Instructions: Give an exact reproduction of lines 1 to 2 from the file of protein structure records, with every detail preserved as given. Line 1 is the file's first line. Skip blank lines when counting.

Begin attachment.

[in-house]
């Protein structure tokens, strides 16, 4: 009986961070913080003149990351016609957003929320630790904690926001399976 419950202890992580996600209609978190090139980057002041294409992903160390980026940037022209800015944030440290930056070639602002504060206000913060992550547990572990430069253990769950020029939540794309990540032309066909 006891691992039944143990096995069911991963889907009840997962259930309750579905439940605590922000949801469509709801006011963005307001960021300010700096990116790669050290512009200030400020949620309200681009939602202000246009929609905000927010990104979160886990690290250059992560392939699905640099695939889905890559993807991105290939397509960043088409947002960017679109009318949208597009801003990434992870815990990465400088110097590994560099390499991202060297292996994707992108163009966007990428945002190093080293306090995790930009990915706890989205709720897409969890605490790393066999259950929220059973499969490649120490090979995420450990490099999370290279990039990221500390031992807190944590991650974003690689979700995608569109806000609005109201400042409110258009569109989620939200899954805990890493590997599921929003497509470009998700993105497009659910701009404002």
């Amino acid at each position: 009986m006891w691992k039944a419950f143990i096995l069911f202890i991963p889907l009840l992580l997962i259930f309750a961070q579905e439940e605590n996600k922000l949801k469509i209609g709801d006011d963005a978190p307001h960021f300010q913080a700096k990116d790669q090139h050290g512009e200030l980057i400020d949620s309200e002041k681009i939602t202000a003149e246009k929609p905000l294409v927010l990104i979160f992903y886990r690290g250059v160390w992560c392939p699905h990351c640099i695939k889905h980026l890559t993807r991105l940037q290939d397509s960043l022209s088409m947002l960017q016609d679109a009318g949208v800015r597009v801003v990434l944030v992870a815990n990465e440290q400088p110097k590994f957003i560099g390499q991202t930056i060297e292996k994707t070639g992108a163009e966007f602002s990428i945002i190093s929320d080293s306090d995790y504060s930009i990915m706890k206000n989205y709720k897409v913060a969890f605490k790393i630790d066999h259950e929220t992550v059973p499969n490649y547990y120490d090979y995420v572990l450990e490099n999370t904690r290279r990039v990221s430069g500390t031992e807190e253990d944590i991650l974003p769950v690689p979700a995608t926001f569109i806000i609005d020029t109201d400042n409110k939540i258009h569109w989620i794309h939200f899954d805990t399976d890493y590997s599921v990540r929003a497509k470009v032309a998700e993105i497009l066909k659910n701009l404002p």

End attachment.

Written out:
[in-house]
């Protein structure tokens, strides 16, 4: 009986961070913080003149990351016609957003929320630790904690926001399976 419950202890992580996600209609978190090139980057002041294409992903160390980026940037022209800015944030440290930056070639602002504060206000913060992550547990572990430069253990769950020029939540794309990540032309066909 006891691992039944143990096995069911991963889907009840997962259930309750579905439940605590922000949801469509709801006011963005307001960021300010700096990116790669050290512009200030400020949620309200681009939602202000246009929609905000927010990104979160886990690290250059992560392939699905640099695939889905890559993807991105290939397509960043088409947002960017679109009318949208597009801003990434992870815990990465400088110097590994560099390499991202060297292996994707992108163009966007990428945002190093080293306090995790930009990915706890989205709720897409969890605490790393066999259950929220059973499969490649120490090979995420450990490099999370290279990039990221500390031992807190944590991650974003690689979700995608569109806000609005109201400042409110258009569109989620939200899954805990890493590997599921929003497509470009998700993105497009659910701009404002």